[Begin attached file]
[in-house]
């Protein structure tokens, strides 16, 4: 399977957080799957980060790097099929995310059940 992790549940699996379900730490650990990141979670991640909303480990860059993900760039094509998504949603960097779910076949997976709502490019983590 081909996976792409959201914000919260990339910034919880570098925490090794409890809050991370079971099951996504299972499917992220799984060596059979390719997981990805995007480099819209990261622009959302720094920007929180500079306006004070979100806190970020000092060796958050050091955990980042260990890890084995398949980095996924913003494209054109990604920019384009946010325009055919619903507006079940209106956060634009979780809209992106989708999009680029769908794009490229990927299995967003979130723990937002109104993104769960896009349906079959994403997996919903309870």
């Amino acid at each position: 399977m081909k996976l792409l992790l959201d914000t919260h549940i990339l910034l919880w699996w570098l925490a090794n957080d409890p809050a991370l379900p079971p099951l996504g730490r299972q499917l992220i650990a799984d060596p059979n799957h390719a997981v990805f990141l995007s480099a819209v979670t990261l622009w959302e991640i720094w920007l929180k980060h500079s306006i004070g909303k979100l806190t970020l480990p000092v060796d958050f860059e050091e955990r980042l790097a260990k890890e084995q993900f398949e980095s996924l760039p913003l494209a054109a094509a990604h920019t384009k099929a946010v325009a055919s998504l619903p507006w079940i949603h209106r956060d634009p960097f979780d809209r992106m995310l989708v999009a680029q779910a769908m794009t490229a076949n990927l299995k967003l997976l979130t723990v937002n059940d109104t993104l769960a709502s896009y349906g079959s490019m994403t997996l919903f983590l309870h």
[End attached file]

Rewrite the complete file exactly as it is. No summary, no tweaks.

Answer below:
[in-house]
């Protein structure tokens, strides 16, 4: 399977957080799957980060790097099929995310059940 992790549940699996379900730490650990990141979670991640909303480990860059993900760039094509998504949603960097779910076949997976709502490019983590 081909996976792409959201914000919260990339910034919880570098925490090794409890809050991370079971099951996504299972499917992220799984060596059979390719997981990805995007480099819209990261622009959302720094920007929180500079306006004070979100806190970020000092060796958050050091955990980042260990890890084995398949980095996924913003494209054109990604920019384009946010325009055919619903507006079940209106956060634009979780809209992106989708999009680029769908794009490229990927299995967003979130723990937002109104993104769960896009349906079959994403997996919903309870």
């Amino acid at each position: 399977m081909k996976l792409l992790l959201d914000t919260h549940i990339l910034l919880w699996w570098l925490a090794n957080d409890p809050a991370l379900p079971p099951l996504g730490r299972q499917l992220i650990a799984d060596p059979n799957h390719a997981v990805f990141l995007s480099a819209v979670t990261l622009w959302e991640i720094w920007l929180k980060h500079s306006i004070g909303k979100l806190t970020l480990p000092v060796d958050f860059e050091e955990r980042l790097a260990k890890e084995q993900f398949e980095s996924l760039p913003l494209a054109a094509a990604h920019t384009k099929a946010v325009a055919s998504l619903p507006w079940i949603h209106r956060d634009p960097f979780d809209r992106m995310l989708v999009a680029q779910a769908m794009t490229a076949n990927l299995k967003l997976l979130t723990v937002n059940d109104t993104l769960a709502s896009y349906g079959s490019m994403t997996l919903f983590l309870h």